Homeschool 101: How do I know my child is learning? Tests for homeschool

Testing is a big part of traditional school

A big part of every school child’s academic years is taking tests and quizzes.  We brag about those report card grades and test scores too.  And now we have those big standardized assessments featuring so heavily in the news. As homeschooling parents, how should or could we handle this issue of testing and grading our children?

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One of the biggest benefits of homeschooling for many families is less stress over testing.  Parents may appreciate that their children are no longer stressed about “passing” or “failing”. They may even have pulled their children from public school to avoid excessive testing too.

When homeschooling, parents can teach their children at their own pace.  They don’t have to consider grade levels or compare their students with their peers. I personally teach my elementary students for mastery, because either they understand it, or they don’t. And if they don’t, we study it and practice it until they do.

You know your kid. Do you need to test?

Because we work so closely with our children, testing them on their knowledge or understanding of concepts is often unnecessary. But that means that our children can reach high school age and be unused to the structures of formal testing. Learning how to take a test is a life skill that is important to understand too.

Assessments can help determine where the gaps are.

Sometimes parents pull their children out of school only to find the kids don’t know anything. After a few weeks or months of attempting to teach them at home, parents get shocked by the gaps in their kids’ education. While many protest the current culture of standardized testing, assessments of children’s skills and knowledge can help the homeschooling parent tailor the curriculum to their child’s strengths and weaknesses.

Standardized testing is an option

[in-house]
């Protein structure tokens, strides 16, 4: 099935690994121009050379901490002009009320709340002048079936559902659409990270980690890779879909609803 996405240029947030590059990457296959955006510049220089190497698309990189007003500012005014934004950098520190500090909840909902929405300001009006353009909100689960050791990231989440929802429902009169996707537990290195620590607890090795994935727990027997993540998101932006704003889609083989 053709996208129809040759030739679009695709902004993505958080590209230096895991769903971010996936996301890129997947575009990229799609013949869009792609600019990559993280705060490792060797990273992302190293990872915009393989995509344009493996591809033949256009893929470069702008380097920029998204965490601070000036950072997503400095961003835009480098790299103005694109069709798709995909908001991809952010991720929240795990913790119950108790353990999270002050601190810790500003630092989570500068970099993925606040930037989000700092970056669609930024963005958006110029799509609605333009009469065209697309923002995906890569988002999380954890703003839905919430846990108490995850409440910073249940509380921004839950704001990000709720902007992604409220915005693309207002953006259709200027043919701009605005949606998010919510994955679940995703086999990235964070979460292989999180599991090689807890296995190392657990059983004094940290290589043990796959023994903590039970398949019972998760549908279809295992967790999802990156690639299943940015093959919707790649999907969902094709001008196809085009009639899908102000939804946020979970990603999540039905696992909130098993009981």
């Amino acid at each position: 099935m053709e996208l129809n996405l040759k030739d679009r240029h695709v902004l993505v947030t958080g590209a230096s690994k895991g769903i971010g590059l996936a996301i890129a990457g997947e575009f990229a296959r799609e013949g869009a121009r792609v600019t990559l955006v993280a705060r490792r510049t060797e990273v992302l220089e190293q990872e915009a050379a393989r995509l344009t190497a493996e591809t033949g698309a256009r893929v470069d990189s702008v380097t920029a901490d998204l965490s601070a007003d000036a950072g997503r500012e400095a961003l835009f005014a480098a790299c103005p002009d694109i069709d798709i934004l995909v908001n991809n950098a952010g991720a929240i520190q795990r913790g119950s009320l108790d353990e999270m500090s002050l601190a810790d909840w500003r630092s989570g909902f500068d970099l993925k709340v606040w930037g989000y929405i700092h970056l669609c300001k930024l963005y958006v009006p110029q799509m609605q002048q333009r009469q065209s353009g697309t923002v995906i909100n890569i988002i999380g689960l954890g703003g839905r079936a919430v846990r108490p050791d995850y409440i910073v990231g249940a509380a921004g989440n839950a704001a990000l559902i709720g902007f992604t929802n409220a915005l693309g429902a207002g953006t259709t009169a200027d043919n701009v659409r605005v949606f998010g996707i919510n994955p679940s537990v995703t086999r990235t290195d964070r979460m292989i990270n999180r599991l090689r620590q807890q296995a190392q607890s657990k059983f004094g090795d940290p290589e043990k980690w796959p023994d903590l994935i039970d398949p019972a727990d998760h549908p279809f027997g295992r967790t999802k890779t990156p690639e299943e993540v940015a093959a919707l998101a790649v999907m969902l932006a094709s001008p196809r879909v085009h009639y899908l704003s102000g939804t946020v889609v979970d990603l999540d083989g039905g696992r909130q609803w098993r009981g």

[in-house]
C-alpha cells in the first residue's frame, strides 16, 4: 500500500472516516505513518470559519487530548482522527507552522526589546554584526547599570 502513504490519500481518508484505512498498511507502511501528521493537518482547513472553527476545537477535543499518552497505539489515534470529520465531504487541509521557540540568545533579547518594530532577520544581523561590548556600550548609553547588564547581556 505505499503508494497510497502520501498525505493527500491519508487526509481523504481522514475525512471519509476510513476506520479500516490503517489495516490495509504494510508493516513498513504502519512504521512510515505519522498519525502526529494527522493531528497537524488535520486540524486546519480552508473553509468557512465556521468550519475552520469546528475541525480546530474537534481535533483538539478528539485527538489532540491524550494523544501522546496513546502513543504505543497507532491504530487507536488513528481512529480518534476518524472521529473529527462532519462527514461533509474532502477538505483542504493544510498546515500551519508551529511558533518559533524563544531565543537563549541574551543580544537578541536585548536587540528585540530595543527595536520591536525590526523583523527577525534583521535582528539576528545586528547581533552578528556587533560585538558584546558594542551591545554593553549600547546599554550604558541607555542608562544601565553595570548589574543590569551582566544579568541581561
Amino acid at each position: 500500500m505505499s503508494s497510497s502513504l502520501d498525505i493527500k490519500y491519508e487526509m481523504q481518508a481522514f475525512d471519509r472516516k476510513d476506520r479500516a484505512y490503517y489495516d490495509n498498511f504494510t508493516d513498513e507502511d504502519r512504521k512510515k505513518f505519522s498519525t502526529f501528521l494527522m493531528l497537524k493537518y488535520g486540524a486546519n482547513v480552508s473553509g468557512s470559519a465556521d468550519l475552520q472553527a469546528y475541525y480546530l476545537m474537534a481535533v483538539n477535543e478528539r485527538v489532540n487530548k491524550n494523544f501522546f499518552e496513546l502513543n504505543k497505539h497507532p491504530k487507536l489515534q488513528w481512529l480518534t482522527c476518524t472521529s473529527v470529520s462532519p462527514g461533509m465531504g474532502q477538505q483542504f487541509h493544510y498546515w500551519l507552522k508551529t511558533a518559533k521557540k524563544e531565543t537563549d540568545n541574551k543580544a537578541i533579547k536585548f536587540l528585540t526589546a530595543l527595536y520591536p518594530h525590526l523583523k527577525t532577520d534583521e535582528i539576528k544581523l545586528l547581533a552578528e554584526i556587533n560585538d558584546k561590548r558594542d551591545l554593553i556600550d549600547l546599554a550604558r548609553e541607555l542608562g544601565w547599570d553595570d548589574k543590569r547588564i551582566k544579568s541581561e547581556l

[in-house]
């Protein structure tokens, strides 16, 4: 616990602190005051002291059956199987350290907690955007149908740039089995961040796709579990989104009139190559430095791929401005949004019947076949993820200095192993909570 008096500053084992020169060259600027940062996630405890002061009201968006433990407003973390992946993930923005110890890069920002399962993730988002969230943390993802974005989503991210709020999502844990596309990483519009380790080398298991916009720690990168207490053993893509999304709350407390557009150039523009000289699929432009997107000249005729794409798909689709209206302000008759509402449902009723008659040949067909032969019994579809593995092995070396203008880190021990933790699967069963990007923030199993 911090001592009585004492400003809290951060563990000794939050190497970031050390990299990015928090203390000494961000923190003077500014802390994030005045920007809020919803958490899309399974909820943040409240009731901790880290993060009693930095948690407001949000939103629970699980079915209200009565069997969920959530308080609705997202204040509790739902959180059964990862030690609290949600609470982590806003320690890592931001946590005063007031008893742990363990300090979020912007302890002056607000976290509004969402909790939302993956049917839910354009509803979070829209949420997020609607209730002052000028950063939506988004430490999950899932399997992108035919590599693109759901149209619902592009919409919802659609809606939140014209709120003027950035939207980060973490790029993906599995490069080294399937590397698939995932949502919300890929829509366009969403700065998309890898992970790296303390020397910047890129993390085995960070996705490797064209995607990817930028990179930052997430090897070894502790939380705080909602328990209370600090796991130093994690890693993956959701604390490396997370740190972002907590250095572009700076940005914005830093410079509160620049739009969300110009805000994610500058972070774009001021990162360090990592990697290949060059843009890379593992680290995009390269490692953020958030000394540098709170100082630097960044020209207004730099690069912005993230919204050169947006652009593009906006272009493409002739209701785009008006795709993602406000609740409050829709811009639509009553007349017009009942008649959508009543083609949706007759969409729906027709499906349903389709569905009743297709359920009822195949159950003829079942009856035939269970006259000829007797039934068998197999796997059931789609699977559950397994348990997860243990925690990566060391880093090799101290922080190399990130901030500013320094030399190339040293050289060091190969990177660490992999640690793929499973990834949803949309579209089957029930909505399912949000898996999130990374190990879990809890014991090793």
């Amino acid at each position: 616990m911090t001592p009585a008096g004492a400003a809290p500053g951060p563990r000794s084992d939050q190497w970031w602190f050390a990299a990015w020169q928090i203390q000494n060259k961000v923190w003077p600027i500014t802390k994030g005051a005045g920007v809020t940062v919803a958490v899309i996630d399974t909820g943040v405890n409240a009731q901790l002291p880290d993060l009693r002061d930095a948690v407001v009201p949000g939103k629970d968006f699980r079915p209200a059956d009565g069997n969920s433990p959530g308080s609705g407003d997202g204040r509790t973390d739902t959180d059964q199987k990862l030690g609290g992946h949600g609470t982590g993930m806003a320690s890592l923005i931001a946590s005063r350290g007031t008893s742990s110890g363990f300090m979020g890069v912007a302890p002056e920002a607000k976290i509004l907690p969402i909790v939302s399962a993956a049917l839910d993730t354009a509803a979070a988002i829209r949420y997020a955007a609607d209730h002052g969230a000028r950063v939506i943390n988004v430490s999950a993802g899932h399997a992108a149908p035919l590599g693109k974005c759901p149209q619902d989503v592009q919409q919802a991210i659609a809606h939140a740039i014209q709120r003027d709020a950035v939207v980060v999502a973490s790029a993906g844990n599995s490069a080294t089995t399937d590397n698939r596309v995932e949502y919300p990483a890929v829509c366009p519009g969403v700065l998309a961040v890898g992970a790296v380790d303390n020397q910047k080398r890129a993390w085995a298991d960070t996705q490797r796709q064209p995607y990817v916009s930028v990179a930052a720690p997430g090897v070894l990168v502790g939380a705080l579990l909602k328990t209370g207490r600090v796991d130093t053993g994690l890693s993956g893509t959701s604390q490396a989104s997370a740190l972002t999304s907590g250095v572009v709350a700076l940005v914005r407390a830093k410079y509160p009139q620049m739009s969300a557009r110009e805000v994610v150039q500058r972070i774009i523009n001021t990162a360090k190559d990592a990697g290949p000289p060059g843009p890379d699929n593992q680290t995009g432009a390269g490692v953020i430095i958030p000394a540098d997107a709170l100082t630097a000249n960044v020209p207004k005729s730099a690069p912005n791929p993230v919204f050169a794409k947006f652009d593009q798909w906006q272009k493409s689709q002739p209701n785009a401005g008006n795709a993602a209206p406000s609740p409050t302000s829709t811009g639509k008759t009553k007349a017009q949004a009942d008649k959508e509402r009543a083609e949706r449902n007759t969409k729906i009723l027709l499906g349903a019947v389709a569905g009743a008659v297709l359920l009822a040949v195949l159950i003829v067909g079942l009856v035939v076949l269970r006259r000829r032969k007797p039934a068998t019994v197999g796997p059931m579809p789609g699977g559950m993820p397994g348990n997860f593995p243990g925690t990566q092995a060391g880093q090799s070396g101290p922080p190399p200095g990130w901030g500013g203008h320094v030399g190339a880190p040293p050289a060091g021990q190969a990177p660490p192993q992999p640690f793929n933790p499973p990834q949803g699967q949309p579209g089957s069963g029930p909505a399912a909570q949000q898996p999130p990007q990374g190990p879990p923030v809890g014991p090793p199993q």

There are a few normed tests that homeschoolers can use to assess where their children are at in the skills subjects (math, reading, writing, logic):

  1. Brigance: From IED assessments to preschool and early elementary, to the classic Comprehensive Inventory of Basic Skills, Brigance is well known and respected as a thorough assessment of children’s skills. Rather than testing on content, this test gives a picture of what level a student is working at.
  2. IOWA Test: Similar to Brigance, this is a normed test that looks at student achievement. It’s very popular with homeschoolers. It’s also accepted in most North American jurisdictions that require reporting.
  3. CAT Test: This is one of the tests that colleges can use to judge academic ability and future success.  They may base admission or financial aid on the scores too.

Placement testing may work well too.

night-85645There are placement tests and assessments that can be used too. Many are free. Some are associated with individual curriculums — Alpha Omega and Sonlight both offer free placement tests. But that doesn’t mean you can’t use them to help figure out your child’s level of achievement in math, reading or writing. Because you can use them anyway. Here’s a list of some of the free online assessments you can use:

Assess your teaching methods

Sometimes you may want to assess your own teaching skills.  Or maybe you simply want to use quizzes and tests as part of your homeschool as well.  Or you’d like to generate your own matching/puzzle/question-and-answer type worksheets as part of your homeschooling. Here’s a list of sites you can use to create your own tests without tedious formatting in word processing software:

Grading their work

When you aren’t grading your children’s work, it can be easier to keep up with the planning and educating. But how do you handle tracking, recording and reporting grades, when and if you do use them? What about transcripts and report cards?

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There are a few options for this too:

  1. Transcripts:
    1. Transcript Maker
    2. Transcript Creator
  2. Gradebooks (downloadable):
    1. 5J’s Gradebook (downloadable spreadsheet)  — my personal favorite
    2. Class Action Gradebook (downloadable software)
  3. Gradebooks (online):
    1. Homeschool Minder
    2. ThinkWave
    3. My Homeschool Grades

Of course, you could always grab a teacher’s planbook or just a notebook, and record your own.

Options are available

However you assess your homeschooling efforts — whether before, to see if there were gaps left by public school — or after, to ensure you’re doing a good job, there are options. There are also options to record your assessments, and track your child’s progress as they learn.

It’s your choice!

Whether you choose to assess or not is up to you.  Testing can be stressful and anxiety-inducing, but it is also a good skill to learn. It doesn’t have to be difficult or under pressure. Use these tools to better tailor your child’s education, as you need them.

Happy homeschooling!

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